One of Hitchcock’s early American efforts, ‘Shadow of a Doubt’ explores the darkness lurking beneath the surface of an idyllic Californian town. Teenage Charlie is thrilled when her namesake uncle Charlie comes to stay, but soon comes to suspect he might be running away from something horrific. The cosy domesticity of the family home becomes increasingly claustrophobic as Charlie’s suspicions grow more certain, but the rest of the family remain blissfully ignorant, taken in by Uncle Charlie’s easy charm. Hitchcock called this his favourite of all his films and it’s not hard to see why – every element is pitch perfect, from the performances to the atmosphere to the undermining of the seemingly ideal nuclear family. Definitely worth a watch! (Charlotte)

Happy as Lazzaro
In this half social and half magical realism dram, new Italian auteur Alice Rohrwacher creates an enigmatic modern fable by avoiding the explanatory narrative and letting images and sounds talk. With the surprising twist at the middle point, it offers a unique cinematic experience like no other. Bewitching. (Shinji)

 

A chorus line
The classic Broadway musical, brought to the screen. Set at an audition for a Broadway chorus line, a group of young hopefuls share their hopes and dreams. Killer musical numbers and a great storyline. Directed by Richard Attenborough. (Kath)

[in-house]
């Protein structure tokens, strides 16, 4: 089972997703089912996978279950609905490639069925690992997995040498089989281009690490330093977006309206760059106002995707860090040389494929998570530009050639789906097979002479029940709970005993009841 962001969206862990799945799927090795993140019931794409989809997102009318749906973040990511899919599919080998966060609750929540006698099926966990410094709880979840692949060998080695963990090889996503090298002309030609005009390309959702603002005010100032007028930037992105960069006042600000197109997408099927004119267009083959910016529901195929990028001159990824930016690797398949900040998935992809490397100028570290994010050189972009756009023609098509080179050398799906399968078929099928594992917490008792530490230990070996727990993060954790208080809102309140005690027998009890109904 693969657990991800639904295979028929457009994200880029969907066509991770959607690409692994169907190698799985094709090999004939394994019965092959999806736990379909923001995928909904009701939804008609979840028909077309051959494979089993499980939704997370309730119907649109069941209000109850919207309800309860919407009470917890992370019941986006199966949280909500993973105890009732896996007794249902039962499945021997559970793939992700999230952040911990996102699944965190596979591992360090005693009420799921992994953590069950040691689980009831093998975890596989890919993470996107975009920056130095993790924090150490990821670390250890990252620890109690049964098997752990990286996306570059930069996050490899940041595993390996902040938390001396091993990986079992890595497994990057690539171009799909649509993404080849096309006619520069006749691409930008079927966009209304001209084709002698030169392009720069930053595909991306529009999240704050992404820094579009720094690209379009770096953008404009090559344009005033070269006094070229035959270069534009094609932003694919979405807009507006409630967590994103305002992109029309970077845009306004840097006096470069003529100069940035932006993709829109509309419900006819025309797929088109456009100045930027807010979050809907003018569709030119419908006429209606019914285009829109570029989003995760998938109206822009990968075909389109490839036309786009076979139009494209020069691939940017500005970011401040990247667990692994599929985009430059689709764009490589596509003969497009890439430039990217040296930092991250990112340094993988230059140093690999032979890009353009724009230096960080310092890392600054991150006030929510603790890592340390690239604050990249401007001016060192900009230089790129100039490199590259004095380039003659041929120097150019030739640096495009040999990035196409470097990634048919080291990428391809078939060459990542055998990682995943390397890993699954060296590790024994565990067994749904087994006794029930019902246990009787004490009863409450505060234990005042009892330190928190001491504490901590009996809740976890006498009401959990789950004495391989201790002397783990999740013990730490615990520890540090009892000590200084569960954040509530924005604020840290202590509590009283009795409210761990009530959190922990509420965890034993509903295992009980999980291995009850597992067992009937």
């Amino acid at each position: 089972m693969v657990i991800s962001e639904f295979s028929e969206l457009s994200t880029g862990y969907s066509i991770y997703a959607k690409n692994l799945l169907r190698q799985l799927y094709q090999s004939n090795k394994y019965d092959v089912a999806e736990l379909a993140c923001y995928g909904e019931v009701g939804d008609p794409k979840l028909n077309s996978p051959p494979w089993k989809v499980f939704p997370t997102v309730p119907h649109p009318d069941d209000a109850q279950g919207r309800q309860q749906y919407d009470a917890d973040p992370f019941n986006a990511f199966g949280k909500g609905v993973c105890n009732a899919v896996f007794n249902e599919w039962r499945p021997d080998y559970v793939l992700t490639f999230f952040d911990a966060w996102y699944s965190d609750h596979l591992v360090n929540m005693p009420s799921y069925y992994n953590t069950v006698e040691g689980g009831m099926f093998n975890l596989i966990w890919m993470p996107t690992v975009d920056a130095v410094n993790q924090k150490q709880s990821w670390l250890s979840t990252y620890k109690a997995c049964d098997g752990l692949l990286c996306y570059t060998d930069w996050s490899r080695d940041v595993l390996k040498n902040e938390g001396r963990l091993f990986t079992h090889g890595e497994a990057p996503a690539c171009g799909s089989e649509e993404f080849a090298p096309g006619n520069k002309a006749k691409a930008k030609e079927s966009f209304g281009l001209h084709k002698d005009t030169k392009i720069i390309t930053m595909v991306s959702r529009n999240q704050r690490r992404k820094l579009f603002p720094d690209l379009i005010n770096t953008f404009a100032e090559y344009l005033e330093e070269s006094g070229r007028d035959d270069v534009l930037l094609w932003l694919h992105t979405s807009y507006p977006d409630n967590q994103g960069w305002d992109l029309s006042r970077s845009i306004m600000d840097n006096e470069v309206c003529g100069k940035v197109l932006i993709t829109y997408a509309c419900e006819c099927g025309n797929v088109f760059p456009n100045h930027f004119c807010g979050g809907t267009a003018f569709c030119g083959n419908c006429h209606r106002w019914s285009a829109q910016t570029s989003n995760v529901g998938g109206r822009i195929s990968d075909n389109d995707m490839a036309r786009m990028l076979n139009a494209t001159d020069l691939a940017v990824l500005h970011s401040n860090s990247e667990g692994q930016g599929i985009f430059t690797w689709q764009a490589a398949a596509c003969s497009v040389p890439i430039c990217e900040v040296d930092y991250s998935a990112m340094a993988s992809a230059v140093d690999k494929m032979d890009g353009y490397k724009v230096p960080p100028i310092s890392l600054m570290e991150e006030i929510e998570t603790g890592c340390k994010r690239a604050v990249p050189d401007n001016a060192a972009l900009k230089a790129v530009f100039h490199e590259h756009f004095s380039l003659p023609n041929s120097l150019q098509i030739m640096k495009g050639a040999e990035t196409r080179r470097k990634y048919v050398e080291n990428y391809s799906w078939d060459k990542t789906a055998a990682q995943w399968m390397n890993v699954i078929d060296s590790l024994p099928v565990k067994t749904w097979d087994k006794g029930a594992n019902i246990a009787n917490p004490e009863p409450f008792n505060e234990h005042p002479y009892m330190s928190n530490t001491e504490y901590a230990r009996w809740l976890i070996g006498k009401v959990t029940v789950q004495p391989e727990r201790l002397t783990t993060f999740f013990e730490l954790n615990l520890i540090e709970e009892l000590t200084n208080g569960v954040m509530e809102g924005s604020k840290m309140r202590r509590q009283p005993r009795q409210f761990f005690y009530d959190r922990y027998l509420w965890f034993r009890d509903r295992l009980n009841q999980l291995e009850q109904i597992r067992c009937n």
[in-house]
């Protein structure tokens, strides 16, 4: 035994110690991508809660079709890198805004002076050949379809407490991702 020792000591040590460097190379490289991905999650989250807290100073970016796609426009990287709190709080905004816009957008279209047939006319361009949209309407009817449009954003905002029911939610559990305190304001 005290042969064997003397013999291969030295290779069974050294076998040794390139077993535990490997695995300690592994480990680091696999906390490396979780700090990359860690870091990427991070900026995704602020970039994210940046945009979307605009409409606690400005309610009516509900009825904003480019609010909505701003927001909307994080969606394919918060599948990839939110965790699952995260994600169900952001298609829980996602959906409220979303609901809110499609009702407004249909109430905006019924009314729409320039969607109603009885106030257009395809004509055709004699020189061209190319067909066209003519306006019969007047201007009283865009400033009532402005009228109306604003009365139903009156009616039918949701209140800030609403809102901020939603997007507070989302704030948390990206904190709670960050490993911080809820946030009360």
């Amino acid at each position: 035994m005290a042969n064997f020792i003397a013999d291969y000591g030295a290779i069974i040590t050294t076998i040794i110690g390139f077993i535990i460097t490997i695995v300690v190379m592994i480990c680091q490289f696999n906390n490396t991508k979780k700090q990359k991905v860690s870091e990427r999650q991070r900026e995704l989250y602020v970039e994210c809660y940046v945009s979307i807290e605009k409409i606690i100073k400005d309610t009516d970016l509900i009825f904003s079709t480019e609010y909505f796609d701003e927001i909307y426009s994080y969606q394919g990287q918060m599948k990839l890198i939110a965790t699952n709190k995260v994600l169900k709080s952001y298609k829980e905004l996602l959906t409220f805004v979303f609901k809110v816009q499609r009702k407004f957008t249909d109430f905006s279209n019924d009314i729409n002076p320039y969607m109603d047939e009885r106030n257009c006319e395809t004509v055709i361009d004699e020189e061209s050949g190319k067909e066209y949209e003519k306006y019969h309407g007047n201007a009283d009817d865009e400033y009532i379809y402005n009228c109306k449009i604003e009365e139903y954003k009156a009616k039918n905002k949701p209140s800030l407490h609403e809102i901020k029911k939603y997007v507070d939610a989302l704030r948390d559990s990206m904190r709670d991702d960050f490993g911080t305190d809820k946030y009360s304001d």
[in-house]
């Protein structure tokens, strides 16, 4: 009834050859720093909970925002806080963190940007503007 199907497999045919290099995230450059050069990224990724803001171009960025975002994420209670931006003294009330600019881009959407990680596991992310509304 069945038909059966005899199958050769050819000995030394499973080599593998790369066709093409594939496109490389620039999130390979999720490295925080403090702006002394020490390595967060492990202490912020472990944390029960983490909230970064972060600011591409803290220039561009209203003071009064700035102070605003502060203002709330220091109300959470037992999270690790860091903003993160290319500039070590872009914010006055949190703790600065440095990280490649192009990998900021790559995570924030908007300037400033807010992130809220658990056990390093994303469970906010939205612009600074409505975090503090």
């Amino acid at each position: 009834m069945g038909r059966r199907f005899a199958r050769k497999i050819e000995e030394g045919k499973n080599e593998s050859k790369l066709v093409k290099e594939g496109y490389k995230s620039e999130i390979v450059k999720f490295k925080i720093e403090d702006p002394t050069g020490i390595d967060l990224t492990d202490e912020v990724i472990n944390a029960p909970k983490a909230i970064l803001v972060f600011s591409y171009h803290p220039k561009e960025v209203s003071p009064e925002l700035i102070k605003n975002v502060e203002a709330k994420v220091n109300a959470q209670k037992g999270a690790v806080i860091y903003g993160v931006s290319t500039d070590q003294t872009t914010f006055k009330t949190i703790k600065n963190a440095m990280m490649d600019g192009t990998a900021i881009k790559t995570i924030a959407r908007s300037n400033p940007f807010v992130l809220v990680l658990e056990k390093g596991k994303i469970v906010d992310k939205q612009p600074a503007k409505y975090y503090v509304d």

The Undoing
Based on the Jean Hanff Korelitz’s novel You Should have known, this highly anticipated HBO’s mini-series follows a wealthy, perfect-looking New York couple who becomes the centre of the high-profile murder case. Although it’s not the best work by director Susanne Bier (After the Wedding, The Night Manager), the superb performances by the starry cast led by Hugh Grant, Nicole Kidman and the great Donald Sutherland make it a more than watchable psychological suspense. (Shinji)

I, Daniel Blake
The story of a 59 year old carpenter who finds himself out of work, trying to navigate the welfare system in the UK with dignity and respect. This film humanises welfare recipients and highlights just how punitive and discriminatory the systems in place are. Pack your tissues for this one! (Kath)

 

 

Caravaggio
I recently had the pleasure of watching Derek Jarman’s Caravaggio, which I borrowed on DVD. I saw it years back, but I went back again as I’d just read through his collected sketchbooks. I found it doubly wonderful to see his drawings and poems rendered into their final form- even more moving than before. I’d enjoyed his other films in the past, but none had made the same impact as this, hot on the heels of his personal writing. It’s a strange and sumptuous feast of a film, unexpected, anachronistic and beautiful- and I couldn’t recommend it highly enough. Our collections on his sketchbooks– and the book on his garden– make for wonderful companions! (Alex)